Pharmacologist C. Frank Bennett, PhD, and biochemist Adrian R. Krainer, PhD, have been awarded a prestigious 2019 Breakthrough Prize in Life Sciences for their role in the development of Spinraza (nusinersen), a therapy for spinal muscular atrophy (SMA).
Bennett, of Ionis Pharmaceuticals, and Krainer, of Cold Spring Harbor Laboratory, will receive the award Nov. 4 at the seventh annual Breakthrough Prize ceremony, widely known as the “Oscars of Science.” They will share $3 million in prize money, according to a press release.
The awards were announced Oct. 17 by the Breakthrough Prize Foundation.
In all, nine researchers will be honored with a total of $22 million for achievements in the life sciences, fundamental physics and mathematics, including breakthroughs in a super-resolution imaging technology that uncovered new internal cell structures; the discovery of a mechanism that triggers immune response, possibly having an effect on cancer and autoimmune disorders; insight into the effect of abnormal numbers of chromosomes on the human body; theoretical advances in the discovery of a new class of electronic materials; and contributions to the Langlands mathematics program.
In December 2016, Spinraza, marketed by Biogen, became the first therapy approved by the U.S. Food and Drug Administration for treating SMA, a rare disease that affects up to 1 in 10,000 people. Bennett and Krainer have collaborated on SMA research since 2004, according to STAT News.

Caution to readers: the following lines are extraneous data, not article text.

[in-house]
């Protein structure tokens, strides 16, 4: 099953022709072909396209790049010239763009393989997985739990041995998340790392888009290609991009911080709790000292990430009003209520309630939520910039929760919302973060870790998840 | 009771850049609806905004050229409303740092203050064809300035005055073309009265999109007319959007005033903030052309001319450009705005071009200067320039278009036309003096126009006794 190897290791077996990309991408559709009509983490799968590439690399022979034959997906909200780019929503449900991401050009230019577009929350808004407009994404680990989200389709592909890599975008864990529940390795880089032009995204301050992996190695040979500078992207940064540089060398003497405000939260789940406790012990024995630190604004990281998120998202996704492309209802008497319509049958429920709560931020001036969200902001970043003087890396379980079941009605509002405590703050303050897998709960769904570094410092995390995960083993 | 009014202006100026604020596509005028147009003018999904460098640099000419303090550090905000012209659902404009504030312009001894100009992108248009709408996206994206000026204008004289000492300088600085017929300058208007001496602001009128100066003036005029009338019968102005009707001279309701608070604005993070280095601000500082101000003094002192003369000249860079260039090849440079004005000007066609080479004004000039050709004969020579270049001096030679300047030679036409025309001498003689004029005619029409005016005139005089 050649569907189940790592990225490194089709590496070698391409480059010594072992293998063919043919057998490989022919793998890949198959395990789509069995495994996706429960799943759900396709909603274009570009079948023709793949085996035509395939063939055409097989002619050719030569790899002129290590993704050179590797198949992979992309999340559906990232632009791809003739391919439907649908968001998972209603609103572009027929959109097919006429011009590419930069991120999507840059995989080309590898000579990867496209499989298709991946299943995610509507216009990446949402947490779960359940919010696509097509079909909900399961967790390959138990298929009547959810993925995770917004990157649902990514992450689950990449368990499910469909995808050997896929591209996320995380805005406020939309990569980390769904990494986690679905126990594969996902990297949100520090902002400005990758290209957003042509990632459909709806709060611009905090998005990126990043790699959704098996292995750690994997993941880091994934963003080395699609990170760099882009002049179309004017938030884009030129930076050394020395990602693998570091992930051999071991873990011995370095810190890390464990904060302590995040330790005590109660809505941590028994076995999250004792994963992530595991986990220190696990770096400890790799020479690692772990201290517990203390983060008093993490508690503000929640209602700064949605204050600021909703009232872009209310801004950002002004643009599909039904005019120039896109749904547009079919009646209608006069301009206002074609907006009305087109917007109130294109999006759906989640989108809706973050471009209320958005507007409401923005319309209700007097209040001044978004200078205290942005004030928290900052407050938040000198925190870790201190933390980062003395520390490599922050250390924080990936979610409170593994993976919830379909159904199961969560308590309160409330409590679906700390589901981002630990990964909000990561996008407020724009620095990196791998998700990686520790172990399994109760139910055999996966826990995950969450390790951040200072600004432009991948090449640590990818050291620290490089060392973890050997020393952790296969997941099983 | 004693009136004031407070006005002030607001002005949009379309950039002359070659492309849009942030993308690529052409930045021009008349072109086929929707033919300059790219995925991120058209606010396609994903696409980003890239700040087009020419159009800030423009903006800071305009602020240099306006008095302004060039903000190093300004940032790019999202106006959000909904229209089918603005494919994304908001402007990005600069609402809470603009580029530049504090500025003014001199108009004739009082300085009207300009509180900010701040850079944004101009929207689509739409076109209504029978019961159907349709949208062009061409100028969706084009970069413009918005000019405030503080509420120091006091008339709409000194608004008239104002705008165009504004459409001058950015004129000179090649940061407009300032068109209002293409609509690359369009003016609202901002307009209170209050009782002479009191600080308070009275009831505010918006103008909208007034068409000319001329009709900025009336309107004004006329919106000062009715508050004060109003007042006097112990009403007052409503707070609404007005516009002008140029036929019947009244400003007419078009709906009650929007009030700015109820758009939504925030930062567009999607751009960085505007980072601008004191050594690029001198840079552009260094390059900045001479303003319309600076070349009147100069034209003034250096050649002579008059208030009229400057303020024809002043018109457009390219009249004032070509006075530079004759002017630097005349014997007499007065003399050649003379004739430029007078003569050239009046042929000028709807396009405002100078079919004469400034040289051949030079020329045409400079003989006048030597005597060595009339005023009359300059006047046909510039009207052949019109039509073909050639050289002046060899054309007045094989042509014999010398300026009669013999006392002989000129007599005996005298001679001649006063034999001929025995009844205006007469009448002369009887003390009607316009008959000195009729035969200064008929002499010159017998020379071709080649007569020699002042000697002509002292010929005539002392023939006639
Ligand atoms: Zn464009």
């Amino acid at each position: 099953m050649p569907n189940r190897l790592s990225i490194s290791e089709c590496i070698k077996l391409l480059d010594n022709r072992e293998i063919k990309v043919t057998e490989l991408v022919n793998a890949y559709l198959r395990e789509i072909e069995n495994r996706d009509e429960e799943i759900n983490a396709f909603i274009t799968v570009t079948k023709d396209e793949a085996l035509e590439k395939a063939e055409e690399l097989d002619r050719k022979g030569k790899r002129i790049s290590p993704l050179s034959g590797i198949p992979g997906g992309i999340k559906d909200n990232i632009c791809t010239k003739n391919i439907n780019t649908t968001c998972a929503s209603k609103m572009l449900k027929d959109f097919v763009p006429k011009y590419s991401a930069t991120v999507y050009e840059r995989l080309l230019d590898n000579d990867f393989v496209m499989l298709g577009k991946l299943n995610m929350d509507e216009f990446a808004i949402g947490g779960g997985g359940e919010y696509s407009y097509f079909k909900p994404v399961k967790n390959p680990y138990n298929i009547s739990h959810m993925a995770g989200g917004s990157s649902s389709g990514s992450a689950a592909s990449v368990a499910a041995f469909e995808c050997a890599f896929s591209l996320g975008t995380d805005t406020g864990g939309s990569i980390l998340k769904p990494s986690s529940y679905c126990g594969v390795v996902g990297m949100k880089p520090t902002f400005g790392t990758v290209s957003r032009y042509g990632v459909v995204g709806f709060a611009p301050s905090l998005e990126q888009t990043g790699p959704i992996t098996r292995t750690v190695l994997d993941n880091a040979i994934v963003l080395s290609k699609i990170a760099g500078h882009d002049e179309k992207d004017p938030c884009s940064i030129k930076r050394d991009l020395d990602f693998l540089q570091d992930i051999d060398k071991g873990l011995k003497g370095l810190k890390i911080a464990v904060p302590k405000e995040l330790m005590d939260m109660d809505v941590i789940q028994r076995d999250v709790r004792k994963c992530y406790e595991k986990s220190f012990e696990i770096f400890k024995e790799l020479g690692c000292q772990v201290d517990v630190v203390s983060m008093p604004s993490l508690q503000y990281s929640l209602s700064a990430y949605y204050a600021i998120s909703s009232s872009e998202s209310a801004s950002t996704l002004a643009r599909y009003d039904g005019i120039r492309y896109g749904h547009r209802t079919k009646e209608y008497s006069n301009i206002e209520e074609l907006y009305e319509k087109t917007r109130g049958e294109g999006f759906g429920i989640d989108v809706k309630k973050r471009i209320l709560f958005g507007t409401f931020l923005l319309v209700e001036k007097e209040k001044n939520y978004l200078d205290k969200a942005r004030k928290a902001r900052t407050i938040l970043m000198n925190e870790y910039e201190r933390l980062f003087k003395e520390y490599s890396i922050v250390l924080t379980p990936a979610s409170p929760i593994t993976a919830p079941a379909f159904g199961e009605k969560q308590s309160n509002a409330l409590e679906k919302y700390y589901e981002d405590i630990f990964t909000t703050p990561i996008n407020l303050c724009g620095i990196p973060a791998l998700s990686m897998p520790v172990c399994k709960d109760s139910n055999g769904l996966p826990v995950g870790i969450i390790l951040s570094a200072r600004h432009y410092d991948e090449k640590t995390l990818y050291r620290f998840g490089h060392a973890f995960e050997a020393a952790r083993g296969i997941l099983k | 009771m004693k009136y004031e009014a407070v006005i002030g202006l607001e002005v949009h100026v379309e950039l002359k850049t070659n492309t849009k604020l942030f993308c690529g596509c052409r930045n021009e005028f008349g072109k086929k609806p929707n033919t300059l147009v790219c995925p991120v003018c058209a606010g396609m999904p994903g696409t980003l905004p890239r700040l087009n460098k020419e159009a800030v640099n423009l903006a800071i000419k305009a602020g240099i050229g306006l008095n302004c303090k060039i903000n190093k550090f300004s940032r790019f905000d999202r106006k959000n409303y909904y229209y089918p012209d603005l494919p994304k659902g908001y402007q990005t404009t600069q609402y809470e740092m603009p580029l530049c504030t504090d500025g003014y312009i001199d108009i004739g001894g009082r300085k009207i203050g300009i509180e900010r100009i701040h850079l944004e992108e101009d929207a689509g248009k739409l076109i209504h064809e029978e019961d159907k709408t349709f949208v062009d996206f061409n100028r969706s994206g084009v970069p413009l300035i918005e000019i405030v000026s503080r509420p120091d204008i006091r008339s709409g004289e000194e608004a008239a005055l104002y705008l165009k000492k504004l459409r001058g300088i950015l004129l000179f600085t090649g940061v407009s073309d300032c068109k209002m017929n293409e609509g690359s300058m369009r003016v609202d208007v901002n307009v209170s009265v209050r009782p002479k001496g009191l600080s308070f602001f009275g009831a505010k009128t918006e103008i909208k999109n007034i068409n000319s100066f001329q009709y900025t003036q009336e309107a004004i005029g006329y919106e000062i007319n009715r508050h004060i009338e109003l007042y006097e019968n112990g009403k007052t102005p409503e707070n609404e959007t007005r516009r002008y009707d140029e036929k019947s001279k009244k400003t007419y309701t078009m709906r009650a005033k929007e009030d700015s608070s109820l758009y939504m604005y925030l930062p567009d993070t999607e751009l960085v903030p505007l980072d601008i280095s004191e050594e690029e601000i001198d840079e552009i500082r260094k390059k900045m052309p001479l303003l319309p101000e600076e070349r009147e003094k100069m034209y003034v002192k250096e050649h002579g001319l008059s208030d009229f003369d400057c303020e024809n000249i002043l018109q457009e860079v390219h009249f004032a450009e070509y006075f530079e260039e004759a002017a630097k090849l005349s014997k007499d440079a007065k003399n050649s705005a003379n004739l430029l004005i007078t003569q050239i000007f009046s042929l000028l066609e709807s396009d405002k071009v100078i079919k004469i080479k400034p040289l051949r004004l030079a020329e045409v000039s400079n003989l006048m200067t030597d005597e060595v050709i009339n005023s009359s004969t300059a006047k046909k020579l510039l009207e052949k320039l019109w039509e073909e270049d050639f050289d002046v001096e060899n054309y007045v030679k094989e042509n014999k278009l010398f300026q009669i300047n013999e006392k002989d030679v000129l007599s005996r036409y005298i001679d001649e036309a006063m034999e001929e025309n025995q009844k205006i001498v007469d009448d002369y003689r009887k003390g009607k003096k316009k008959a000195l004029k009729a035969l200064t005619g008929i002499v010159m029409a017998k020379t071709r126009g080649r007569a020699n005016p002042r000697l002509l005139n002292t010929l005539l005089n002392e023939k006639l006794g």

SMA is caused by a mutation in the survival motor neuron gene 1 (SMN1). In a healthy person, this gene produces a protein called the survival motor neuron protein, which is critical to the function of the nerves that control muscles. Without a proper level of SMN protein, motor neurons in the spinal cord are lost, preventing muscles from receiving brain signals.
Survival motor neuron2 (SMN2) is a closely related gene that’s not believed to be affected in SMA, but does not produce enough functional SMN protein on its own. By targeting the SMN2 gene, Spinraza has been shown to increase the production of full-length SMN proteins.
The Ionis-developed treatment is expensive, however. According to a report in Forbes magazine, it costs $750,000 for the first year, when a higher dose is administered, and $350,000 annually after that.
To be held at the NASA Ames Research Center in Mountain View, California, the award ceremony will be hosted by actor, producer, and philanthropist Pierce Brosnan. It will be broadcast live on Nat Geo TV and on Facebook.
In addition to the main prizes, six New Horizons prizes worth $100,000 each were awarded to seven physicists and five mathematicians for early-career achievements in their respective fields.
More information on the Breakthrough Prizes is available here.
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